Women in the Snow at Fujisawa by Hiroshige

Tales of Old Japan by Algernon Bertram Freeman-Mitford

Sparrow by Hiroshige

Tales of Old Japan
by Algernon Bertram Freeman-Mitford


The Forty-Seven Ronins

The Loves of Gompachi and Komurasaki

Kazuma's Revenge

A Story of the Otokodate of Yedo

The Wonderful Adventures of Funakoshi Jiuyemon

The Eta Maiden and the Hatamoto

The Tongue-Cut Sparrow

The Accomplished and Lucky Tea-Kettle

The Crackling Mountain

The Story of the Old Man Who Made Withered Trees to Blossom

The Battle of the Ape and the Crab

The Adventures of Little Peachling

The Foxes' Wedding

The History of Sakata Kintoki

The Elves and the Envious Neighbour

The Ghost of Sakura

How Tajima Shume Was Tormented By a Devil of His Own Creation

Concerning Certain Superstitions

The Vampire Cat of Nabeshima

The Story of the Faithful Cat

How a Man Was Bewitched and Had His Head Shaved By the Foxes

The Grateful Foxes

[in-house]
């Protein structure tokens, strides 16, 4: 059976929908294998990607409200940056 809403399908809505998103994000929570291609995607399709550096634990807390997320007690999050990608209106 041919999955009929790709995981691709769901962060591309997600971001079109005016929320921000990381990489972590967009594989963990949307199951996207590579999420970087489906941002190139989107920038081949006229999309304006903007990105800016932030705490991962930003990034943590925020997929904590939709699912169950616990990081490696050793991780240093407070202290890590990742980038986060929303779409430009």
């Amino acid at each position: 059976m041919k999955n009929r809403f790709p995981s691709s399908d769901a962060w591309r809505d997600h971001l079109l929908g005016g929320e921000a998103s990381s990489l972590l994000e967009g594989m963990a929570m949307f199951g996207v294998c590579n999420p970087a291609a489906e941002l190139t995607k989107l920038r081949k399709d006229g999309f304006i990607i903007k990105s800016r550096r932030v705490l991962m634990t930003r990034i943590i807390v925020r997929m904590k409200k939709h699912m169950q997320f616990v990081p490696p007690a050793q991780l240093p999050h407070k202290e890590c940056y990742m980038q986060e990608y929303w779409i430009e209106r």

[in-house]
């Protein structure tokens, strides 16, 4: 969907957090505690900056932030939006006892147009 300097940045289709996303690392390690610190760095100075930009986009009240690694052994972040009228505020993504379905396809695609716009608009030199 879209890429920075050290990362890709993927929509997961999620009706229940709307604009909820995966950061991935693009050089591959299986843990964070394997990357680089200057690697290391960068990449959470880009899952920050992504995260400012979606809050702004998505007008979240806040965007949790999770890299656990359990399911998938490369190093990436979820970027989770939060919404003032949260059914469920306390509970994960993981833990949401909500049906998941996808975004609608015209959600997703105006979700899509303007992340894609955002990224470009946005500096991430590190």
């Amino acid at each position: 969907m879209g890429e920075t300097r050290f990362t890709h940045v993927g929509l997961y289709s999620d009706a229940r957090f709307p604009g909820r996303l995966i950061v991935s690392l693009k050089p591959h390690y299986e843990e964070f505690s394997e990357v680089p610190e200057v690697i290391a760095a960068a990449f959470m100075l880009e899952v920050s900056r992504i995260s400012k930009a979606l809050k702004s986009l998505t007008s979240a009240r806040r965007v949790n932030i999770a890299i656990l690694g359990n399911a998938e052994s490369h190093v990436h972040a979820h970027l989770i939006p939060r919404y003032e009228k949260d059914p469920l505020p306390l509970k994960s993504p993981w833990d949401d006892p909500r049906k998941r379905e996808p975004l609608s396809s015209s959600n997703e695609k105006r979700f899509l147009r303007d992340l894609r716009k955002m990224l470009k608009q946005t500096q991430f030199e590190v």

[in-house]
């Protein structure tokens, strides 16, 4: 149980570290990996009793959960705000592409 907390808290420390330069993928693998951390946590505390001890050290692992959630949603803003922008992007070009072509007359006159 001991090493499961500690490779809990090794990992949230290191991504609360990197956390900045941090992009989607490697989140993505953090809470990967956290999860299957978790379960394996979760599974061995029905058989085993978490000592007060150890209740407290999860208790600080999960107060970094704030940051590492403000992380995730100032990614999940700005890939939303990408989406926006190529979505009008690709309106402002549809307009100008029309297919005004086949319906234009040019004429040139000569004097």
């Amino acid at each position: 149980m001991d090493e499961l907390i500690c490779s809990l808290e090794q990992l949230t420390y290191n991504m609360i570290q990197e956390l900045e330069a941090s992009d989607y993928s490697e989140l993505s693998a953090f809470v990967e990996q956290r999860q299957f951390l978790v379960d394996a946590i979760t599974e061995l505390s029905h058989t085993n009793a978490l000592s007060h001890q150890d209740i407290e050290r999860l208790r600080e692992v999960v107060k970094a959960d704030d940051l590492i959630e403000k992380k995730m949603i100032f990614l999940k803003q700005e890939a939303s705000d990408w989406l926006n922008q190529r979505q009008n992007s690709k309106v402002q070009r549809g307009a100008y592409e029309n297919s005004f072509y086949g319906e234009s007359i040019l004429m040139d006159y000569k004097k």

The Badger's Money

The Prince and the Badger

Sermon I

Sermon II

Sermon III

An Account of the Hara-Kiri on the Ceremonies Observed at the Hara-Kiri of a Person Given in Charge To a Daimo

The Marriage Ceremony

On the Birth and Bearing of Children

Funeral Rites

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The Prince and the Badger

IN days of yore there lived a forefather of the Prince of Tosa who went by the name of Yamanouchi Kadzutoyo. At the age of fourteen this prince was amazingly fond of fishing, and would often go down to the river for sport. And it came to pass one day that he had gone thither with but one retainer, and had made a great haul, that a violent shower suddenly came on. Now, the prince had no rain-coat with him, and was in so sorry a plight that he took shelter under a willow-tree and waited for the weather to clear; but the storm showed no sign of abating, and there was no help for it, so he turned to the retainer and said—

"This rain is not likely to stop for some time, so we had better hurry home."

As they trudged homeward, night fell, and it grew very dark; and their road lay over a long bank, by the side of which they found a girl, about sixteen years old, weeping bitterly. Struck with wonder, they looked steadfastly at her, and perceived that she was exceedingly comely. While Kadzutoyo stood doubting what so strange a sight could portend, his retainer, smitten with the girl's charms, stepped up to her and said—

"Little sister, tell us whose daughter you are, and how it comes that you are out by yourself at night in such a storm of rain. Surely it is passing strange."